As Facebook faces an ad boycott, the president of the NAACP is blasting the platform as a threat to democracy.
The National Association for the Advancement of Colored People is among the civil rights organizations behind a campaign for companies to pause advertising on Facebook in July; they're calling for Facebook to change its policies and take action against "hate, bigotry, racism, antisemitism and violence" on the platform.
"They have allowed a foreign nation to interfere with our elections," NAACP President and CEO Derrick Johnson told MSNBC on Thursday. "They have fanned the flames of racial hatred, and altered the course of our democracy, and they refuse to do anything about it. ... They are probably one of the biggest threats to democracy that we see."
Some of the companies that have backed the "Stop Hate for Profit" ad boycott of Facebook include Ben & Jerry's and The North Face. Facebook "must take the clear and unequivocal actions to stop its platform from being used to spread and amplify racism and hate," Ben & Jerry's said this week. Axios writes the boycott "likely won't hurt the company's bottom line in the short term," but it "turns up the political pressure" on Facebook ahead of the election.
Rev. Al Sharpton also spoke on MSNBC on Thursday, noting he and Johnson have both met privately with Facebook CEO Mark Zuckerberg.
"We went to Zuckerberg's home, had a meeting with several hours," Sharpton said. "...We tried to reason with them, and they will not do it."
Civil rights leaders including from the NAACP previously blasted Zuckerberg after talking with him about why Facebook hasn't taken down posts by President Trump that Twitter flagged for glorifying violence. The groups called Zuckerberg's explanations "incomprehensible." Brendan Morrow
Two Hollywood productions have just scrapped plans to film in Georgia over the state's new abortion law.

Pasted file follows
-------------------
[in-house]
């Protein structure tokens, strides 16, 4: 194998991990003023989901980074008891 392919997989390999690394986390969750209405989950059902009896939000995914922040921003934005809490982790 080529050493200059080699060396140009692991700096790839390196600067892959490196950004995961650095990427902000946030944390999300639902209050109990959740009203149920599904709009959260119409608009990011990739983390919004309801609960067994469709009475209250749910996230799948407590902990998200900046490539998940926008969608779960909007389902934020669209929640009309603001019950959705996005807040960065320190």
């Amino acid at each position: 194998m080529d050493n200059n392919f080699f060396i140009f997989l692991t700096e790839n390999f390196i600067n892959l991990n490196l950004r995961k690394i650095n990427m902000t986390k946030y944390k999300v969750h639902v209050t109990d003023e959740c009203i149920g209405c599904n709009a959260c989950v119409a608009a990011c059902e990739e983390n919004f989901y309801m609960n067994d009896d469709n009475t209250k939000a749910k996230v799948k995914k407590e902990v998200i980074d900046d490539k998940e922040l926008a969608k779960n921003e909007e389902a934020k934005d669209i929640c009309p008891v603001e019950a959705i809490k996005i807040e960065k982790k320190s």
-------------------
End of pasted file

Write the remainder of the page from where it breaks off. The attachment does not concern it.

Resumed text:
Director Reed Morano told Timeon Tuesday that she has called off plans to scout locations in Georgia for her new Amazon Studios series The Power following Gov. Brian Kemp (R) signing a law that effectively bans abortion after six weeks. "We had no problem stopping the entire process instantly,” Morano said. "There is no way we would ever bring our money to that state by shooting there." Location scouts had been working in Savannah for months, one of whom already bought a house there and told Time, "we're in panic mode."
Additionally, the upcoming Kristen Wiig comedy Barb and Star Go to Vista DelMar has also pulled out of Georgia, a representative for Wiig confirmed to Time. Wiig will star in this film and co-wrote it along with Annie Mumolo, whom she previously collaborated with on the hit 2011 comedy Bridesmaids.
This comes after a number of producers had announced plans to boycott Georgia, which has become a popular filming location thanks to its generous tax incentives. The Wire creator David Simon was among those who said his company wouldn't film in the state over the law. The Motion Picture Association of America previously said amid these boycotts that "the outcome in Georgia will also be determined through the legal process" and that "we will continue to monitor developments."
Some have objected to the Georgia boycotts, arguing they will only unjustly hurt the thousands of members of the film industry there. Morano told Time that while "I'm sorry if the work moves away from where you live ... having this basic fundamental right for women is more important than anything in this moment in time." Brendan Morrow